BROOKSVILLE — The law firm that handles the city's legal matters wants to change the way it may be paid as it pursues a pair of ongoing big-ticket lawsuits.
The Hogan Law Firm wants to be paid on a contingency basis, rather than on a retainer and hourly rate, in order to go after issuers of more than $20 million in surety bonds to LandMar Developers and Hampton Ridge, the bankrupt developers of Southern Hills Plantation.
Under the proposal, the law firm would act as an independent contractor in the court cases against Travelers Casualty and Surety Company of America and Chubb Group Insurance Cos., which issued several performance bonds for infrastructure LandMar failed to complete.
The law firm will take a percentage of any proceeds won in the case, with the rest of the money going toward completion of the unfinished infrastructure.
Compensation fees, which are set by Florida statute, would allow the law firm to receive anywhere from 5 percent to 25 percent of any money recovered, depending on the amount.
If the city loses the case, however, the law firm would receive nothing from the city for its efforts.
The firm's contract with the city calls for a minimum of 75 hours per month, at $175 an hour, for a minimum of $13,125, and $185 an hour for additional work. The city's legal fees the last two years have totaled $239,157 and $222,720 — all but a few thousand dollars going to Hogan.
The City Council will be asked Monday to approve the proposal. The matter was tabled at the council's Nov. 15 meeting at the urging of outgoing council member Richard Lewis who wanted his replacement, Emory Pierce, to be brought up to speed on the case before any consideration is given.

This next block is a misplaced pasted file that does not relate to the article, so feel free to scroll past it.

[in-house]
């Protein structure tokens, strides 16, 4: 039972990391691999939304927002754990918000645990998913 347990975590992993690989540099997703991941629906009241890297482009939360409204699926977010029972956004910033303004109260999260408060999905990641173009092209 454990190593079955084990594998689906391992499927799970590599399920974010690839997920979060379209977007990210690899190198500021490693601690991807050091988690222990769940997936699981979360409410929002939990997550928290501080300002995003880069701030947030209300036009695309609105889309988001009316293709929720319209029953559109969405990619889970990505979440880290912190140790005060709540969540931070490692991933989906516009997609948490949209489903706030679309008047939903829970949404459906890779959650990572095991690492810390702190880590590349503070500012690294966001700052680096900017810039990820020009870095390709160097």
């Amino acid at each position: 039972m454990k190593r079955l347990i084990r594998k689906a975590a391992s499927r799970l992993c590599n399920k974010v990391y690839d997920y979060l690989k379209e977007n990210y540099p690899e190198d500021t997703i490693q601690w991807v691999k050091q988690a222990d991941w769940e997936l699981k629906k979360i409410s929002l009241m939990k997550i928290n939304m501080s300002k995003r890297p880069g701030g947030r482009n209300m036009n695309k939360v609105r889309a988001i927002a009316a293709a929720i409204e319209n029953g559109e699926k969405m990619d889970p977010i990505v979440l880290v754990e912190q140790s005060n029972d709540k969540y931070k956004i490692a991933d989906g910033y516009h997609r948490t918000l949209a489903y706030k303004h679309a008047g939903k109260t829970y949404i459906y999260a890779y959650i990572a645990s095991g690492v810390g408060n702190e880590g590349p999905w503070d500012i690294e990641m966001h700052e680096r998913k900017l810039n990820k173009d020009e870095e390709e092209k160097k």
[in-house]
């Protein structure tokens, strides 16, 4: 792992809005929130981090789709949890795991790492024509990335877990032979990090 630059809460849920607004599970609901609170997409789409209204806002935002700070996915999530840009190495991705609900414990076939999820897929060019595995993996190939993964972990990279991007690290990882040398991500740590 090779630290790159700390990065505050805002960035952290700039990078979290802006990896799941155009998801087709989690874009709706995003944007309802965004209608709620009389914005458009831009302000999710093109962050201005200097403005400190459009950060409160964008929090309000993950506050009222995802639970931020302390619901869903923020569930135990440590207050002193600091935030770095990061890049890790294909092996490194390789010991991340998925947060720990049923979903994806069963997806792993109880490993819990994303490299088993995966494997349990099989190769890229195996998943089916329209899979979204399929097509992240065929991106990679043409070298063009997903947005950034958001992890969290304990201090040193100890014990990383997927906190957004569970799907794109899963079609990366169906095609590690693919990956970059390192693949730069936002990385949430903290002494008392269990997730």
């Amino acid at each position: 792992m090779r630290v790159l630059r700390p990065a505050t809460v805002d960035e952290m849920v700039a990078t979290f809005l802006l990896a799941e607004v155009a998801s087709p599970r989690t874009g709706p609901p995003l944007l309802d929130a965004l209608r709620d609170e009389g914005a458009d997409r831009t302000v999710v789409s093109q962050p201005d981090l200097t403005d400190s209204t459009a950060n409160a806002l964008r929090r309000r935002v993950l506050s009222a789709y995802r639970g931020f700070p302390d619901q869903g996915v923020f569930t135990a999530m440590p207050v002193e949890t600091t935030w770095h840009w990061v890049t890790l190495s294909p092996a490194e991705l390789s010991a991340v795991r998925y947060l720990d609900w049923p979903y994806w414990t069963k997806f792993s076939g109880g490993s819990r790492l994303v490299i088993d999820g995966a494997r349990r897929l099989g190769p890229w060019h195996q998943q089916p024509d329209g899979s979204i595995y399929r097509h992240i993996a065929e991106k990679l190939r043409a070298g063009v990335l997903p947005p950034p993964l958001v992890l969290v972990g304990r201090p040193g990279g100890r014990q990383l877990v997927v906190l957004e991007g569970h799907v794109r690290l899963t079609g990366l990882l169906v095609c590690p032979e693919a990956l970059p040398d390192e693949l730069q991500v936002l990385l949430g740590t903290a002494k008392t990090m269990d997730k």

The case stems from the 2008 bankruptcy filing by original Southern Hills developer LandMar Development, which left unfinished some infrastructure in the second and third phase of Southern Hills.
With a new developer ready to take over the subdivision, the council had hoped to collect the money from the surety companies to complete the infrastructure.
But according to Mayor Lara Bradburn, the city's case took a hit in August when the judge presiding over the case ruled that one of the bondholders for the project wasn't required to pay the millions the city says it's owed. That's why she favors allowing the legal battle to continue.
"There's a lot riding on this," said Bradburn. "This could be worth $20 million to us, but if we lose this suit we lose the ability to put valuable infrastructure in place in the future.''
The city does have a small victory to claim.
Last month, council members voted to accept a settlement with a bond company to allow a new developer of the Cascades at Southern Hills to complete the infrastructure left unfinished by developer Levitt & Sons.
The settlement calls for Bond Safeguard Insurance Co. to pay $251,191 toward completion of roads and sidewalks in Phase 1 of the subdivision, which is now owned by Tampa-based CaSHP Homes.
Logan Neill can be reached at (352) 848-1435 or email@example.com.